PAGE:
Speaking to ESPN, athletics director Greg Byrnes said that the school’s faith in Miller was reinforced by information that came to light over the past 48 hours; not least is the contention that Miller was already on his way to pick up Miles, who had been asking for a ride for the better part of an hour before relaying that fateful message about the gun. One of the attorneys further argues that Miller never even touched the gun, much less saw it.

Some may point out the manifest difference in Alabama’s (correct) treatment of Miles, a bit-part player, and how they handled Miller, one of the most talented young stars in the country on a team in the running for a national title. This much, however, is clear cut: the Crimson Tide have treated Miller’s involvement in the case as merely a stumbling block in a successful season, no worse than Miles’s ankle injury or a 15 February defeat to Tennessee that dropped Alabama in the AP poll.

That Miller has escaped legal culpability has furnished the program with an awful lot of cover. Asked why Miller won’t be charged, Tuscaloosa district attorney Paula Whitley told “there’s nothing we can charge him with”. Her office would appear to lack proof that Miller was aware he was transferring the gun to Miles for an unlawful purpose. As if someone might ask for their gun late at night for a twilight hunt.

What is not in doubt is Alabama’s handling of a case that saw a young mother die. When confronted with the initial news of Harris’s death, Crimson Tide coach Nate Oats was quick to pivot focus to his team’s forthcoming game against Vanderbilt.

In a Tuesday news conference, Oats said the team closed that day’s practice with a prayer “for the situation”, calling it “sad”. Jarringly, on Miller’s involvement, Oats saw it as a case of “wrong spot at the wrong time”, adding “I’m sure NBA scouts will ask.”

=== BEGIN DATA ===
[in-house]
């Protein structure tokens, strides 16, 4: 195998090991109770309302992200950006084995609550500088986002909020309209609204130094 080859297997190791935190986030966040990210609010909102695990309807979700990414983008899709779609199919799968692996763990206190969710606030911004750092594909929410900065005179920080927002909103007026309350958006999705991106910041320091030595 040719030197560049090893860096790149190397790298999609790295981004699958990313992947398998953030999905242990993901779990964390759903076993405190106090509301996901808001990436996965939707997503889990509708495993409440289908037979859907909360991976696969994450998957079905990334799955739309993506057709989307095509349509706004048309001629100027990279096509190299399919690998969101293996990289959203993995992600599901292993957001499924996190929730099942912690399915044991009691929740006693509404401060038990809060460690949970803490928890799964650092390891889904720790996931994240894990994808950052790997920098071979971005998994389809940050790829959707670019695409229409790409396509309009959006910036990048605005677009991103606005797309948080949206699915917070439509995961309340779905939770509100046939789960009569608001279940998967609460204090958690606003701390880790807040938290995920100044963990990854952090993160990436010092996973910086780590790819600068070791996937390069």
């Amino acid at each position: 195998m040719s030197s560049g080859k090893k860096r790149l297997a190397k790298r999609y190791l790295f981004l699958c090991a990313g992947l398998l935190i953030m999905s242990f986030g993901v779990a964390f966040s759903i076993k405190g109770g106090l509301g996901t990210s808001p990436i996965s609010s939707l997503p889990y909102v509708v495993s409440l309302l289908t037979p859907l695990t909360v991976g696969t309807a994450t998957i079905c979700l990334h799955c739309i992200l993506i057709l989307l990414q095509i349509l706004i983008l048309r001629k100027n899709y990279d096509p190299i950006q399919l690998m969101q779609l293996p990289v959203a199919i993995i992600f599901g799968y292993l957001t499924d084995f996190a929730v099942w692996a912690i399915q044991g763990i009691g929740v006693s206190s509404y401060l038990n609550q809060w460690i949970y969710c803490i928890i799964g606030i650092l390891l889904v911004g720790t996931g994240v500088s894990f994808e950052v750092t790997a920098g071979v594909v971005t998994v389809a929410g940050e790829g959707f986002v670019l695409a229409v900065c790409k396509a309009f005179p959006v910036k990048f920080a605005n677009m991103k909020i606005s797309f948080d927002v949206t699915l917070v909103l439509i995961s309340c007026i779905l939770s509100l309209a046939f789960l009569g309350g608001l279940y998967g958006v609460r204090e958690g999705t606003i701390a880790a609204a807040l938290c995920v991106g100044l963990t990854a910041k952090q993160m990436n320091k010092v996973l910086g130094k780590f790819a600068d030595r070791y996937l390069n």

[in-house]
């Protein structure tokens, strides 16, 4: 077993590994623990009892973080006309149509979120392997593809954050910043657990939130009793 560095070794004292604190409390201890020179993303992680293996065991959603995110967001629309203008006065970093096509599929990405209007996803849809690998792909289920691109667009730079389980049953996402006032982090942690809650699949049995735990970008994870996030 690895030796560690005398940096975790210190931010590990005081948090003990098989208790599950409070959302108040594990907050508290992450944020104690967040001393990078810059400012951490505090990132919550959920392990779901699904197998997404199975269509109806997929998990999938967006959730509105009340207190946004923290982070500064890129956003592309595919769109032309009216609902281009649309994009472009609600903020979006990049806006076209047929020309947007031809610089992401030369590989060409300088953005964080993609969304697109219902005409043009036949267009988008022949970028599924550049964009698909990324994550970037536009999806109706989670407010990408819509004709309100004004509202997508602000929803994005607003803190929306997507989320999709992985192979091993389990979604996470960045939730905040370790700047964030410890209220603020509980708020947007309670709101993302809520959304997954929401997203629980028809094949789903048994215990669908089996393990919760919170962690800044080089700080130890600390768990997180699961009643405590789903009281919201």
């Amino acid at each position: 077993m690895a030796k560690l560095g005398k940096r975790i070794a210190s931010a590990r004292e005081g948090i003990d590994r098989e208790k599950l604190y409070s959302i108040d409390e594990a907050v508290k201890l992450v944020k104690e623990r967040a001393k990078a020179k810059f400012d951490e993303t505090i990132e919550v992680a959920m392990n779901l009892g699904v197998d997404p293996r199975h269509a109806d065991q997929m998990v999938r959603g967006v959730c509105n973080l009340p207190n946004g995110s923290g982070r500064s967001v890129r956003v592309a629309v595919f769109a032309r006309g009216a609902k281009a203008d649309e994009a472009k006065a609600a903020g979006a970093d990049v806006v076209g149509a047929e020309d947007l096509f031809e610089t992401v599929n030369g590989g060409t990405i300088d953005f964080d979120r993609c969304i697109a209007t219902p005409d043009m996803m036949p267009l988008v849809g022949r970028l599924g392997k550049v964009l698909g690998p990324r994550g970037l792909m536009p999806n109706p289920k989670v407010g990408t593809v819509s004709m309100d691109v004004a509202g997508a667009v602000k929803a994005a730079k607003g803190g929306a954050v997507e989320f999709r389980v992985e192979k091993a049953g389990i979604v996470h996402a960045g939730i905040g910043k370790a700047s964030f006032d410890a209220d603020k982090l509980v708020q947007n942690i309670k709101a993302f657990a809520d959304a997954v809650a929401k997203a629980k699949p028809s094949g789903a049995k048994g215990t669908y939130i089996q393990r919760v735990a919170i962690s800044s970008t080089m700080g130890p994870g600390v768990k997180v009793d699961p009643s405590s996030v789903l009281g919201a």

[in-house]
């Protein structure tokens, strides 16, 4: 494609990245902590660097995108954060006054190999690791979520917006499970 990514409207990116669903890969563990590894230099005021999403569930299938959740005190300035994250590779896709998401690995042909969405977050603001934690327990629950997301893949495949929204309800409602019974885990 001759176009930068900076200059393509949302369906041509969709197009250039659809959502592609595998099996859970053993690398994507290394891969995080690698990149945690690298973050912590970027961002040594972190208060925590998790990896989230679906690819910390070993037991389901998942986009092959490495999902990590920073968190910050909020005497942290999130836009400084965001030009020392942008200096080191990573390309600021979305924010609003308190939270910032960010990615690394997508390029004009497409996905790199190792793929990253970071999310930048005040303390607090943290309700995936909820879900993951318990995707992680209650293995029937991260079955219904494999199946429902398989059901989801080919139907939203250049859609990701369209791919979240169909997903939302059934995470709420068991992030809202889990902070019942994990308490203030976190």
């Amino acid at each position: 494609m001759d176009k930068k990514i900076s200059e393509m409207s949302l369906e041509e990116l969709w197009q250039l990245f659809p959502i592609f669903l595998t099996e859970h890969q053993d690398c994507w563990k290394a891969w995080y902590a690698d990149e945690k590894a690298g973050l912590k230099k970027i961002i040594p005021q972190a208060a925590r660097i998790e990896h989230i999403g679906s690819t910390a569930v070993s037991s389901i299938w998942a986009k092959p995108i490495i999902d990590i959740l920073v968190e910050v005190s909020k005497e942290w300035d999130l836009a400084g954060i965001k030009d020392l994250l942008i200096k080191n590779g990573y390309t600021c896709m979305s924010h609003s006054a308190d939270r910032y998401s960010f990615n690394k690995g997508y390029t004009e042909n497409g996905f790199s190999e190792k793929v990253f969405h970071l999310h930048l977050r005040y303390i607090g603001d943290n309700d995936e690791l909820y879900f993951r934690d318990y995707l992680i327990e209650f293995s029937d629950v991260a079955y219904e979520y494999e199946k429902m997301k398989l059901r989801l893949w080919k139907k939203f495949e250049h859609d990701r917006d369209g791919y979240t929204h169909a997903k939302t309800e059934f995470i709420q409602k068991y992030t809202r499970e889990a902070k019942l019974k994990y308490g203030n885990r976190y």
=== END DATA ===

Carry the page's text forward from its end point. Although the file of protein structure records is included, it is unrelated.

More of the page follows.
And he must have known how terrible it sounded to reduce a woman’s death to its effect on a player’s NBA prospects, because he later released a statement through the university labeling his earlier remarks unfortunate. “In no way did I intend to downplay the seriousness of this situation or the tragedy of that night”, the statement read.

The fouled-up public relations job was enough to make me wonder where Oats was receiving crisis management advice. And when I soon found out that he had reached out to Ray Lewis, the born-again NFL linebacker who had murder charges against him dropped on the way to a Hall of Fame career, well, suddenly everything made sense.

Alabama have so much at stake, after all. College basketball is less than three weeks away from Selection Sunday, where the Tide hope to lock up their first ever No 1 seed in the NCAA tournament. Miller could well become the school’s highest draft choice since low-post leviathan Antonio McDyess went second overall to the Denver Nuggets in 1995. The payoff potential is especially enormous for Oats, a one-time small-timer who could well deliver the very thing predecessors like NBA champion guard Avery Johnson had promised: bringing Bama’s basketball team level in prominence with Nick Saban’s formidable football factory.

In the aftermath of her daughter’s passing, Harris’s mother reportedly agonized for days over how to break the news to Jamea’s five-year-old son while reckoning with her own sense of devastation. That Alabama seems to be more worried about results on the court than an actual murder should tell you everything you need to know about the current state of collegiate athletics and the power of athletic privilege. It’s just unfortunate that even after Harris’s tragic killing has exposed the paradox at play here, we’re still left wondering whether her loss will ultimately count.